In order to reevaluate and let go of existing beliefs that are interfering with the establishment of a new belief, we must become 'open to doubt' the existing belief. The experience of being open to doubt is the complement of being open to believe. Rather than thinking that some new belief might be true, when we are 'open to doubt' we are open to consider that some belief that we have been holding onto for a long time might not be the case. We think, "Maybe it is not valid, or no longer valid." "Perhaps it is not so important or necessary to believe it." "I have changed my belief about other things before." "What counter examples do I have that might call this old belief into question?" "If I view it from a larger perspective, what other possibilities do I become aware of?" "What is the positive purpose that this belief has served, and are there other ways to achieve that positive intention that are less limiting and more enriching?"
Becoming open to doubt typically involves reframing beliefs formulated in terms of the problem frame or failure frame so that they may be put back into an outcome frame or feedback frame. Sleight of Mouth patterns provide powerful verbal tools to help us reframe and become open to doubt existing, interfering beliefs.
5. The 'Museum of Personal History' - Remembering
What We 'Used to' Believe
When we stop believing something, we do not usually develop amnesia for the belief, or forget that we used to believe it. Rather, the emotional and psychological affect that the belief produces within us changes dramatically. We remember that we "used to" believe it, but know that it no longer has any meaningful influence on our thoughts or behavior - it no longer fits our criteria for "reality."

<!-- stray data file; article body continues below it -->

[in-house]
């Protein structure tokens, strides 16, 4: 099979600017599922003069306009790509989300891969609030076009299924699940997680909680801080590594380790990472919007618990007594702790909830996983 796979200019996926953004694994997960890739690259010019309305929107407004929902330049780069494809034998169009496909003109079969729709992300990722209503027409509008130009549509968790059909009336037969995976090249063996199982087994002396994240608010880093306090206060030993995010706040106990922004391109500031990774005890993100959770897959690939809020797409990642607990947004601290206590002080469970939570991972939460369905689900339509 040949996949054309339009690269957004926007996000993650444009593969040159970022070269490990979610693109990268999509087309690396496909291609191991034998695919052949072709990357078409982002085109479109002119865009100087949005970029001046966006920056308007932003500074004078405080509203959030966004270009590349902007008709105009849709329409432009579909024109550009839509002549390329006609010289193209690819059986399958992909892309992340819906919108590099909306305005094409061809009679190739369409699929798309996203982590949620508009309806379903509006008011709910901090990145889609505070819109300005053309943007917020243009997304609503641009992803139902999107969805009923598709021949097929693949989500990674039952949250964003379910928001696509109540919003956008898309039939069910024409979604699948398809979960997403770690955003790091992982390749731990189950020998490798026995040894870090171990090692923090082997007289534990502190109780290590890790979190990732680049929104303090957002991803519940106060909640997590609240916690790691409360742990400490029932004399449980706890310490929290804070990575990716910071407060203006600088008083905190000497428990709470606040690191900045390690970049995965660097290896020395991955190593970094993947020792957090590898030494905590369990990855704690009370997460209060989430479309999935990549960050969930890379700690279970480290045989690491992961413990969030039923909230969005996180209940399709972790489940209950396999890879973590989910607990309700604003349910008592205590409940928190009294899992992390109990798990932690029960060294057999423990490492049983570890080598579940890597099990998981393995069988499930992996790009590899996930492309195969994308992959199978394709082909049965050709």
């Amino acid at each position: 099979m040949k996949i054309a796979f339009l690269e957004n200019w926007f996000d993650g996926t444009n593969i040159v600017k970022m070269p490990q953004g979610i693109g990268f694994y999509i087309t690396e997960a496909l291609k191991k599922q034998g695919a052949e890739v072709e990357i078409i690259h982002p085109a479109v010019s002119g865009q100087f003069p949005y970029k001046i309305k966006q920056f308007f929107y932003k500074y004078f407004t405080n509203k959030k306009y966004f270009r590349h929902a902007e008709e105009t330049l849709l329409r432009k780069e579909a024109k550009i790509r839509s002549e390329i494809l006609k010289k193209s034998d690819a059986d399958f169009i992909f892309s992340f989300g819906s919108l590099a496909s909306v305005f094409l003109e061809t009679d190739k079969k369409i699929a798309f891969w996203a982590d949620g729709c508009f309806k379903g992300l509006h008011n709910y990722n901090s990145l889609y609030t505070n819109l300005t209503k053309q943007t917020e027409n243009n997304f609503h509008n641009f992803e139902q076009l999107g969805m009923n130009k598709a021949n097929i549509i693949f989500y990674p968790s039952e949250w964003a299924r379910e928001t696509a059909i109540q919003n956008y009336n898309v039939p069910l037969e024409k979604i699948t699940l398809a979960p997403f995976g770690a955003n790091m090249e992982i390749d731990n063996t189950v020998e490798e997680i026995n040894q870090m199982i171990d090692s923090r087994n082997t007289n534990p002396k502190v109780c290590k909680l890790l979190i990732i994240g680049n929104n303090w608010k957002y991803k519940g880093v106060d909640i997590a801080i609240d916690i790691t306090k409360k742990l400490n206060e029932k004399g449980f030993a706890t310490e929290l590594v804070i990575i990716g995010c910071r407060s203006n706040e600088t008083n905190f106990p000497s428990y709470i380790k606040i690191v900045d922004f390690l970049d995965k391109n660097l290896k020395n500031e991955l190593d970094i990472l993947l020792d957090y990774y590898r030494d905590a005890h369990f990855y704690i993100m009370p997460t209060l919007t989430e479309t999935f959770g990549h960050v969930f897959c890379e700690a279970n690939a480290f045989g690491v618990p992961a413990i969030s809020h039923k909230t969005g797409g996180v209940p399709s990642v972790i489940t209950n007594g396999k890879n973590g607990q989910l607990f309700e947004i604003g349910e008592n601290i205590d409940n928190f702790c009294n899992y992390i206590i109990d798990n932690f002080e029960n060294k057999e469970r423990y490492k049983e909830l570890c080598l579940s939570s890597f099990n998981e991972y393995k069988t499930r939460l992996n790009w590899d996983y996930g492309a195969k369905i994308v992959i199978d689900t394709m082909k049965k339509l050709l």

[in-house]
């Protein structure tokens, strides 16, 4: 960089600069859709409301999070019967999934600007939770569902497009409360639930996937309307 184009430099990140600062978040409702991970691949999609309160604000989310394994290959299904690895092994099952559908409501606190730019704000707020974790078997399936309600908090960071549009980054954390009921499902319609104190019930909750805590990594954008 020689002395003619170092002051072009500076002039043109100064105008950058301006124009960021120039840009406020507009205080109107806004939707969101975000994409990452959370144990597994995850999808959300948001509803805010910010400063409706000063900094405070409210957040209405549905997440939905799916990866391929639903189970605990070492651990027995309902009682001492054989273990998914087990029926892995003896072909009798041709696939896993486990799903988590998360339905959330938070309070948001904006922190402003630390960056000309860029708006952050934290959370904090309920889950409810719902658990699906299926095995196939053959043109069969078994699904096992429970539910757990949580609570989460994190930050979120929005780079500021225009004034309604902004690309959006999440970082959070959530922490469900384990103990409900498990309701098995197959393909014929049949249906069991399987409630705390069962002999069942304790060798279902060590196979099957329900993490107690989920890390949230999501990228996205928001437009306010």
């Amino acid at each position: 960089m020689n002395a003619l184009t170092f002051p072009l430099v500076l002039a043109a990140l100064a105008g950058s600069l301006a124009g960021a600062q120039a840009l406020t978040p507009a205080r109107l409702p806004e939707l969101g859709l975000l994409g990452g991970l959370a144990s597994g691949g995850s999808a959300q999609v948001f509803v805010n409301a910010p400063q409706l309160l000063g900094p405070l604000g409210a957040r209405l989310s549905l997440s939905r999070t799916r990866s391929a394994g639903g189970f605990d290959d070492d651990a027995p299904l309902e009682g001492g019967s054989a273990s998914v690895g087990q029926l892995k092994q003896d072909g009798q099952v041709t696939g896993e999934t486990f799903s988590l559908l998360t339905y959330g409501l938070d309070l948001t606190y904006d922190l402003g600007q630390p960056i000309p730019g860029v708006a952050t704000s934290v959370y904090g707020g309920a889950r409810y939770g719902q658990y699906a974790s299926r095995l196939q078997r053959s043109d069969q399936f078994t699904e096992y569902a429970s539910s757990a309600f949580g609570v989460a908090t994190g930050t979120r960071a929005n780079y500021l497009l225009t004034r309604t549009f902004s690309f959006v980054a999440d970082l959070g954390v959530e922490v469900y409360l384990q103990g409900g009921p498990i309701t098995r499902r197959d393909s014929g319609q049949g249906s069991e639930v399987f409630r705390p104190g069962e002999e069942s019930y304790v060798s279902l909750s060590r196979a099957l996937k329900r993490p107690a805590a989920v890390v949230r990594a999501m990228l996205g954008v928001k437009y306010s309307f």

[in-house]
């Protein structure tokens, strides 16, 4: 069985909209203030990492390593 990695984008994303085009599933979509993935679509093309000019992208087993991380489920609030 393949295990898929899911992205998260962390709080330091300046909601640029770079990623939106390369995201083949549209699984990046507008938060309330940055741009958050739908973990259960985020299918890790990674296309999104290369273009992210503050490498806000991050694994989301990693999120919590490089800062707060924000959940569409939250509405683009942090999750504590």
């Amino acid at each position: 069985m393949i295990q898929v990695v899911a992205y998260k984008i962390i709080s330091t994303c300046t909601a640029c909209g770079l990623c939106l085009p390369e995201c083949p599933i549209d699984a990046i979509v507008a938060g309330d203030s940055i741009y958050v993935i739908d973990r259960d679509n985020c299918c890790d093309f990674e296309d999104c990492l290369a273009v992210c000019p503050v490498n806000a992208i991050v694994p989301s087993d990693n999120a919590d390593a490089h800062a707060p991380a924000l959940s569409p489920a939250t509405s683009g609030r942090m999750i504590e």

When we truly change a belief, we no longer need to exert any effort to deny or suppress the belief. Our relationship to it is more like the experience we have of seeing historical items in a museum. When we see Medieval weapons and torture instruments in a glass case at a museum, we are curious and reflective; not frightened, angry or disgusted. We know that people once used these weapons, but that we have gone beyond that now. In fact, it is important to remember the mistakes and limiting beliefs of our ancestors, so that we do not repeat them.
A similar experience happens with respect to our own discarded beliefs. We know that we 'used to believe' them, but now no longer believe them. The belief in Santa Claus is a classic example of this experience. Most adults (in cultures that celebrate Christmas) remember that, as children, they believed that the character "Santa Claus" lived at the North Pole and would ride through the sky on a magic sled to deliver gifts to children all over the world on Christmas Eve. When a person no longer believes in Santa Claus, he or she does not need to angrily and vehemently deny the existence of the fictitious character. Rather, one can look back on it nostalgically, and remember the positive intention of the belief to create the sense of magic and excitement.
Similarly, this is the way we recall other beliefs that we have let go of. We can remember them and think, "I used to believe that I (could not ride a bicycle, could not cross the street on my own, was not capable of establishing a healthy pattern of behavior, did not deserve to succeed, etc.), but I no longer believe it. It is no longer part of my reality. I have other ways to satisfy the positive intention and purpose of the old belief."
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